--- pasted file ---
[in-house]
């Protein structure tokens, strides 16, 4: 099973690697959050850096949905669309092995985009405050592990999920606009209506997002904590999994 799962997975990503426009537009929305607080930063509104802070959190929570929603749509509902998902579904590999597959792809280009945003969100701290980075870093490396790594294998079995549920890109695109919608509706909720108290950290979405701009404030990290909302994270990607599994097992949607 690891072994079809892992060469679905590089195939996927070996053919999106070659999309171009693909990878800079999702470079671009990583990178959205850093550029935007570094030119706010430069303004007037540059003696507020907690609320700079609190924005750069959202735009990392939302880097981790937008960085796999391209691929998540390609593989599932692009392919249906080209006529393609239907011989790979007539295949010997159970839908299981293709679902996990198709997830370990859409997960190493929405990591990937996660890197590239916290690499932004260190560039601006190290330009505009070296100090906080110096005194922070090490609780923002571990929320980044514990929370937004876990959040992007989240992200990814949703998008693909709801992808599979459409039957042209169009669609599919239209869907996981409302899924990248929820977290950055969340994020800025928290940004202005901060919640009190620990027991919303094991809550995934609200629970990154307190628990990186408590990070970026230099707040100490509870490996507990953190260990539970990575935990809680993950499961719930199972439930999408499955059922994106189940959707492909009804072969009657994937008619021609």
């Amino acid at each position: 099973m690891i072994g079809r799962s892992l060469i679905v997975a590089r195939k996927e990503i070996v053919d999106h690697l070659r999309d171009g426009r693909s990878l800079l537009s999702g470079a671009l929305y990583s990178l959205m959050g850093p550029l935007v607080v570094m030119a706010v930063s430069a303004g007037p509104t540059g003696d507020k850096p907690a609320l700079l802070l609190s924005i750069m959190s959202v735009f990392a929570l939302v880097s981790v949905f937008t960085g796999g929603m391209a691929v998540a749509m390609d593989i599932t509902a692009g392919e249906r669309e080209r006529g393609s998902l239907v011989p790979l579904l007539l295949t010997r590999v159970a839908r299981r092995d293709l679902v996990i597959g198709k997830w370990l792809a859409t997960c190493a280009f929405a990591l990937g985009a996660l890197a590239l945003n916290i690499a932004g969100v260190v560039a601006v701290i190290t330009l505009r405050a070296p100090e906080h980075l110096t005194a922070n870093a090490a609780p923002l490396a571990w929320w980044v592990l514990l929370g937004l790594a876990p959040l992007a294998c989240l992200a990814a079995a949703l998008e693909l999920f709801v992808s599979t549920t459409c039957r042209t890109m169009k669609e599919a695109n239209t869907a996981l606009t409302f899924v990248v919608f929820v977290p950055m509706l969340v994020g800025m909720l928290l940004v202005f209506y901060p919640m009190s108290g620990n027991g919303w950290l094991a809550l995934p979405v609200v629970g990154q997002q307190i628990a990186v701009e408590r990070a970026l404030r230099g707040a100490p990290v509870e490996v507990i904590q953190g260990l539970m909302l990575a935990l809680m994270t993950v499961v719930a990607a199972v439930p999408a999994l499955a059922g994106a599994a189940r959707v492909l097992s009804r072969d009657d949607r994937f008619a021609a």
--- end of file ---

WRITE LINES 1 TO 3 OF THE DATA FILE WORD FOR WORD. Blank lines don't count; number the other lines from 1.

[in-house]
């Protein structure tokens, strides 16, 4: 099973690697959050850096949905669309092995985009405050592990999920606009209506997002904590999994 799962997975990503426009537009929305607080930063509104802070959190929570929603749509509902998902579904590999597959792809280009945003969100701290980075870093490396790594294998079995549920890109695109919608509706909720108290950290979405701009404030990290909302994270990607599994097992949607 690891072994079809892992060469679905590089195939996927070996053919999106070659999309171009693909990878800079999702470079671009990583990178959205850093550029935007570094030119706010430069303004007037540059003696507020907690609320700079609190924005750069959202735009990392939302880097981790937008960085796999391209691929998540390609593989599932692009392919249906080209006529393609239907011989790979007539295949010997159970839908299981293709679902996990198709997830370990859409997960190493929405990591990937996660890197590239916290690499932004260190560039601006190290330009505009070296100090906080110096005194922070090490609780923002571990929320980044514990929370937004876990959040992007989240992200990814949703998008693909709801992808599979459409039957042209169009669609599919239209869907996981409302899924990248929820977290950055969340994020800025928290940004202005901060919640009190620990027991919303094991809550995934609200629970990154307190628990990186408590990070970026230099707040100490509870490996507990953190260990539970990575935990809680993950499961719930199972439930999408499955059922994106189940959707492909009804072969009657994937008619021609």
């Amino acid at each position: 099973m690891i072994g079809r799962s892992l060469i679905v997975a590089r195939k996927e990503i070996v053919d999106h690697l070659r999309d171009g426009r693909s990878l800079l537009s999702g470079a671009l929305y990583s990178l959205m959050g850093p550029l935007v607080v570094m030119a706010v930063s430069a303004g007037p509104t540059g003696d507020k850096p907690a609320l700079l802070l609190s924005i750069m959190s959202v735009f990392a929570l939302v880097s981790v949905f937008t960085g796999g929603m391209a691929v998540a749509m390609d593989i599932t509902a692009g392919e249906r669309e080209r006529g393609s998902l239907v011989p790979l579904l007539l295949t010997r590999v159970a839908r299981r092995d293709l679902v996990i597959g198709k997830w370990l792809a859409t997960c190493a280009f929405a990591l990937g985009a996660l890197a590239l945003n916290i690499a932004g969100v260190v560039a601006v701290i190290t330009l505009r405050a070296p100090e906080h980075l110096t005194a922070n870093a090490a609780p923002l490396a571990w929320w980044v592990l514990l929370g937004l790594a876990p959040l992007a294998c989240l992200a990814a079995a949703l998008e693909l999920f709801v992808s599979t549920t459409c039957r042209t890109m169009k669609e599919a695109n239209t869907a996981l606009t409302f899924v990248v919608f929820v977290p950055m509706l969340v994020g800025m909720l928290l940004v202005f209506y901060p919640m009190s108290g620990n027991g919303w950290l094991a809550l995934p979405v609200v629970g990154q997002q307190i628990a990186v701009e408590r990070a970026l404030r230099g707040a100490p990290v509870e490996v507990i904590q953190g260990l539970m909302l990575a935990l809680m994270t993950v499961v719930a990607a199972v439930p999408a999994l499955a059922g994106a599994a189940r959707v492909l097992s009804r072969d009657d949607r994937f008619a021609a």